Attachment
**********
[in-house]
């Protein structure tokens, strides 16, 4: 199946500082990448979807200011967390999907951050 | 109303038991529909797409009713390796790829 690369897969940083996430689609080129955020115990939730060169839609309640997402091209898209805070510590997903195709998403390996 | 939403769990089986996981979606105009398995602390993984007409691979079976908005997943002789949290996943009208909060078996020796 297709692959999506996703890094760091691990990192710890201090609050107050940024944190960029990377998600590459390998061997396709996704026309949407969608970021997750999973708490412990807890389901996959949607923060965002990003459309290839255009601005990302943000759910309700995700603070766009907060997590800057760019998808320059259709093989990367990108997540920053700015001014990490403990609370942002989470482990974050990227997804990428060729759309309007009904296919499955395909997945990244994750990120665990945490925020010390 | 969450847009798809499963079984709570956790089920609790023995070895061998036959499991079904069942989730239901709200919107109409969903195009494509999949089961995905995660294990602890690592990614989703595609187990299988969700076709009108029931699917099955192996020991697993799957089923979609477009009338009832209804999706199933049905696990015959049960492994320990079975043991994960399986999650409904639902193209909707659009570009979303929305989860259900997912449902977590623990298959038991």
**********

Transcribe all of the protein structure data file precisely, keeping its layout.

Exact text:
[in-house]
């Protein structure tokens, strides 16, 4: 199946500082990448979807200011967390999907951050 | 109303038991529909797409009713390796790829 690369897969940083996430689609080129955020115990939730060169839609309640997402091209898209805070510590997903195709998403390996 | 939403769990089986996981979606105009398995602390993984007409691979079976908005997943002789949290996943009208909060078996020796 297709692959999506996703890094760091691990990192710890201090609050107050940024944190960029990377998600590459390998061997396709996704026309949407969608970021997750999973708490412990807890389901996959949607923060965002990003459309290839255009601005990302943000759910309700995700603070766009907060997590800057760019998808320059259709093989990367990108997540920053700015001014990490403990609370942002989470482990974050990227997804990428060729759309309007009904296919499955395909997945990244994750990120665990945490925020010390 | 969450847009798809499963079984709570956790089920609790023995070895061998036959499991079904069942989730239901709200919107109409969903195009494509999949089961995905995660294990602890690592990614989703595609187990299988969700076709009108029931699917099955192996020991697993799957089923979609477009009338009832209804999706199933049905696990015959049960492994320990079975043991994960399986999650409904639902193209909707659009570009979303929305989860259900997912449902977590623990298959038991």